The 6 th Meeting of the African Committee of Experts on the Rights and Welfare of the Child was held at the AU Conference Centre in Addis Ababa, Ethiopia from 13 th to 17 th June 2005. The Meeting was purposely organized at this date to coincide with the Day of the African Child (16 June, 2005) on the theme: “African Orphans: Our Collective Responsibility”. The meeting was attended by 7 Members of the African Committee as well as representatives from UN Agencies, NGOs and other Organisations dealing with children issues.
Within the framework of the Day of the African Child (16 June), the AU Commission organized a Consultation Workshop on “Protecting Orphans and Vulnerable Children” on 16 and 17 June, 2005. The Workshop was part of the Committee’s meeting and was attended by Committee Member as well as other partners dealing with children issues. The report of the Workshop is annexed to this report.
SUMMARY OF DELIBERATIONS
i) Report on Child-Related Activities at the AU Commission
After the debate, the Committee agreed that:
ii) Enhancing coordination with:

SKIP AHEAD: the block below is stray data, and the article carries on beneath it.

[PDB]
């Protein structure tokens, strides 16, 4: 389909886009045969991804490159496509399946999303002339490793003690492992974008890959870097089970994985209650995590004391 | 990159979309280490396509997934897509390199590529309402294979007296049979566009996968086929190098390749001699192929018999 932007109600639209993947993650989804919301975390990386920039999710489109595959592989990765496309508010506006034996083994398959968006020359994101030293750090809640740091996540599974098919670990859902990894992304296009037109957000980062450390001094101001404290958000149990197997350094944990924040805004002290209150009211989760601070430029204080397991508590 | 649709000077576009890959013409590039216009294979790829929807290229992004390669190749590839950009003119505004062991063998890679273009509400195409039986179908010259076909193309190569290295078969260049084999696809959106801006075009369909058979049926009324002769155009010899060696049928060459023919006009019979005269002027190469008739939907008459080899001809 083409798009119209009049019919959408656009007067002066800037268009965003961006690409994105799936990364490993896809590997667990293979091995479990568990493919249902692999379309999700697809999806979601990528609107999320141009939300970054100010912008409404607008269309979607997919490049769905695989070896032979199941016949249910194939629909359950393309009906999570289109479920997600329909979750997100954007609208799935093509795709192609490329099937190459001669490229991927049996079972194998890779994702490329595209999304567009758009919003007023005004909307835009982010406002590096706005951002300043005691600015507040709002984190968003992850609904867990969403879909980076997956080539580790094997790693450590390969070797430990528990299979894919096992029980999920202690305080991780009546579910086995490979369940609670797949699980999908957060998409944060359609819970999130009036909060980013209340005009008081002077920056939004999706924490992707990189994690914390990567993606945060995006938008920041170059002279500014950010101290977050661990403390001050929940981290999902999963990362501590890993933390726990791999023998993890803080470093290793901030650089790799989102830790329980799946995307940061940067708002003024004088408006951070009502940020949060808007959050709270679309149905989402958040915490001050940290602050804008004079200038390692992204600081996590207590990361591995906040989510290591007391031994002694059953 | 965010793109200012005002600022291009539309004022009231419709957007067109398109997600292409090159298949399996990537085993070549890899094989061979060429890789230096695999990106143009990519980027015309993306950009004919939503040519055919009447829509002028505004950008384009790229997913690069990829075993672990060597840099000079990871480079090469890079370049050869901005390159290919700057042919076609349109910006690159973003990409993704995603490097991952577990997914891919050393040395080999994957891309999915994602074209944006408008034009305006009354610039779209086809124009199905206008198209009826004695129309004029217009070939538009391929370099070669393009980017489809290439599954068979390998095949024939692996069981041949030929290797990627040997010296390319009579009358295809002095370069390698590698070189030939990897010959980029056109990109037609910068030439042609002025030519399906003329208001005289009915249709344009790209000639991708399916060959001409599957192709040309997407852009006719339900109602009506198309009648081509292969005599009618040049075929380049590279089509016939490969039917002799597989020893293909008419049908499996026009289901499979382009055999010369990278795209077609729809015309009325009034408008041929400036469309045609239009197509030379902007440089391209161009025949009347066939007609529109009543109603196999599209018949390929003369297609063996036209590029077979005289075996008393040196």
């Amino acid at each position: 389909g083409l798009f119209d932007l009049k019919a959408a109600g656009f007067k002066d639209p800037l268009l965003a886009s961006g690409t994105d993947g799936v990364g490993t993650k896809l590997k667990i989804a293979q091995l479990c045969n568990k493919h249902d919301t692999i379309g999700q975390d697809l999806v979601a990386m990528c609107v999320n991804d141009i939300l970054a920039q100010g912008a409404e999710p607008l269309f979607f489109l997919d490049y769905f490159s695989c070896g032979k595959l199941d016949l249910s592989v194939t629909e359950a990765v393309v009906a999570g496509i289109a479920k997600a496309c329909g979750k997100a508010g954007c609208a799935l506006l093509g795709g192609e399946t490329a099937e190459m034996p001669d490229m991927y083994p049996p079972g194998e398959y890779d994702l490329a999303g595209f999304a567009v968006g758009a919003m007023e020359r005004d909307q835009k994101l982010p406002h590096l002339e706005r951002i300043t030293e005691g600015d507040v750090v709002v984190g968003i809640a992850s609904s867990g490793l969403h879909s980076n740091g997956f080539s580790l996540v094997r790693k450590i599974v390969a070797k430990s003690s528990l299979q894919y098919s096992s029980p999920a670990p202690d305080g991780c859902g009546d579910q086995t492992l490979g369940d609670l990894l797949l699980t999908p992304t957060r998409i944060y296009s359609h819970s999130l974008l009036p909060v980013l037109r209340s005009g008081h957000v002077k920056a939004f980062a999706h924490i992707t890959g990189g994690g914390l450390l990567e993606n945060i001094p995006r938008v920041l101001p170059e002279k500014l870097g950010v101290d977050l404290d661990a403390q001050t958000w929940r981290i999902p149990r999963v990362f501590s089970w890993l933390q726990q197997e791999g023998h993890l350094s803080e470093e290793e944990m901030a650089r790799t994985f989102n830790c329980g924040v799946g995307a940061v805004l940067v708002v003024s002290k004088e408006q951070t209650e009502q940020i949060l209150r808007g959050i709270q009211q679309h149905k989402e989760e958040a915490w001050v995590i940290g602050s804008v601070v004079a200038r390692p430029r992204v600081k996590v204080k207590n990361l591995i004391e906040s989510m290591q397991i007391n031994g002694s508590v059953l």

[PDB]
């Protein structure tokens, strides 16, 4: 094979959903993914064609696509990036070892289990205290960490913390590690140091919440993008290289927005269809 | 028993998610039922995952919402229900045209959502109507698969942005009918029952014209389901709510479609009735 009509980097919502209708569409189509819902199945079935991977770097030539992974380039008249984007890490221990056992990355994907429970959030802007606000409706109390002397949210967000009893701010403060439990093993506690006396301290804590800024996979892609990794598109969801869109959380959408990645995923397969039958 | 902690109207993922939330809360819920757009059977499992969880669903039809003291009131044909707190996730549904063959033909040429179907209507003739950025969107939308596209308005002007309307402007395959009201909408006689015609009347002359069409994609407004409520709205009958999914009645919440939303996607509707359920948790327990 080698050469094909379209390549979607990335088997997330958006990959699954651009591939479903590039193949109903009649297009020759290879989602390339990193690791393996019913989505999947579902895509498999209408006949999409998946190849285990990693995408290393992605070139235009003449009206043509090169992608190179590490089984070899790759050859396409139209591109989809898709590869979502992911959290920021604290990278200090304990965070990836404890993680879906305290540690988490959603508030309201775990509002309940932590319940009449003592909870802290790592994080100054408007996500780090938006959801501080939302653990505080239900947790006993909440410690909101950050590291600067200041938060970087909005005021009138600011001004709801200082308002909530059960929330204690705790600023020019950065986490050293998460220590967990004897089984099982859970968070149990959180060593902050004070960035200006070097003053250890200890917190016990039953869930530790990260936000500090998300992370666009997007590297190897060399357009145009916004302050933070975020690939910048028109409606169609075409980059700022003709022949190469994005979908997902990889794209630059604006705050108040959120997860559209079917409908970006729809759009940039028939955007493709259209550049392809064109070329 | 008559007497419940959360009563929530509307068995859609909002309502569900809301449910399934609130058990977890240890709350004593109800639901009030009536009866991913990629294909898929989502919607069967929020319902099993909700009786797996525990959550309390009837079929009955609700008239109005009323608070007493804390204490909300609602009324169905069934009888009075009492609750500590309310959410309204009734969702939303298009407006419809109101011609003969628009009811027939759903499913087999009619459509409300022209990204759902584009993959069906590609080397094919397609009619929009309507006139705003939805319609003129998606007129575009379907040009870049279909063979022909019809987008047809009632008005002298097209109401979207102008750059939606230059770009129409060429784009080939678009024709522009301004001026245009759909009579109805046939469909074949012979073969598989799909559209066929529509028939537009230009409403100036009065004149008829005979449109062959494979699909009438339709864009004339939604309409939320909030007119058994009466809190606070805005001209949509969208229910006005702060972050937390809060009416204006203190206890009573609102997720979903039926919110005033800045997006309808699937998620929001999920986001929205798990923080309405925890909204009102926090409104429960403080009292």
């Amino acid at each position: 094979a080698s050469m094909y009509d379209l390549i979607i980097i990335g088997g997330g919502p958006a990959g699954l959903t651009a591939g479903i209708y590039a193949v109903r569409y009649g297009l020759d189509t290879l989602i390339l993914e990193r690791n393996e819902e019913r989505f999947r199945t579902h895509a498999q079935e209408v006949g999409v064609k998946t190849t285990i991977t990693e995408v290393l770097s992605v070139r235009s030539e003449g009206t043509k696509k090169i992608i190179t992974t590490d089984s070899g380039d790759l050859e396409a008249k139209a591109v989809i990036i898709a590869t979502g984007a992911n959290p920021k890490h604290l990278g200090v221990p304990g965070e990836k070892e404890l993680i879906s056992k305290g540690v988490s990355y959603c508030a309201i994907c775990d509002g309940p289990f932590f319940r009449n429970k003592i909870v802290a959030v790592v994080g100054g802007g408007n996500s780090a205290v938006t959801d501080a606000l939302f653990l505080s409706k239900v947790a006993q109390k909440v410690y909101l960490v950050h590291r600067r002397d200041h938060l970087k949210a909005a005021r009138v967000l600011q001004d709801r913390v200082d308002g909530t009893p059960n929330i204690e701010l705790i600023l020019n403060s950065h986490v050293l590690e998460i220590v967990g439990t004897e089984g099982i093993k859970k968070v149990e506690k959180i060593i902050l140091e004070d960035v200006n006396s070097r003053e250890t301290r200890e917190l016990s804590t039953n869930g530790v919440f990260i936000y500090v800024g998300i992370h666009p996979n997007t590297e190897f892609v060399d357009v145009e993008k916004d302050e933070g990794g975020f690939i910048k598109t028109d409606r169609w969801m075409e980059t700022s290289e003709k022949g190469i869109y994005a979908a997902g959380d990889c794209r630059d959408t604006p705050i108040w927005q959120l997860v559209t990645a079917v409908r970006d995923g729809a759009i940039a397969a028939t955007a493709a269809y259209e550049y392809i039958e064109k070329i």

a) The UN Committee on the Rights of the Child;
The Report was presented by Mrs. Nakpa Polo, Committee Member who attended the 38th Session of the UN Committee on the Rights of the Child in Geneva as observer.
During the debate, Committee Members commended Mrs. Polo for her clear presentation and raised the following issues:
a) explanation on the administrative machinery and capacity needed for considering State reports was sought. It was explained that for each report a pre-session was held and each report was examined for a whole day. The time taken depended on the number of reports to be considered. The Secretariat provided the technical assistance however, when needed additional resource persons were recruited to assist the Secretariat;
c) whether special rapporteurs were chosen from outside. It was explained that it was the Committee Members themselves who were assigned as special rapporteurs;
d) the UN Committee was ready to provide the ACRWC with any information and assistance;
e) the information contained in the report for handling State Party reports was more or less similar to that of the UN Committee;
f) there should be synergy between the ACRWC and the UN Committee as the reports to be submitted to the ACRWC would be a complement to the report submitted to the UN Committee.
It was agreed that Committee Members should undertake a similar visit to the ACHPR to learn from their experience.
iii) Follow-up on modalities for handling State Party reports on the implementation of the African Charter on the Rights and Welfare of the Child.
After agreeing that the document had been revised in line with discussions held during the 5 th Meeting the Committee adopted the document.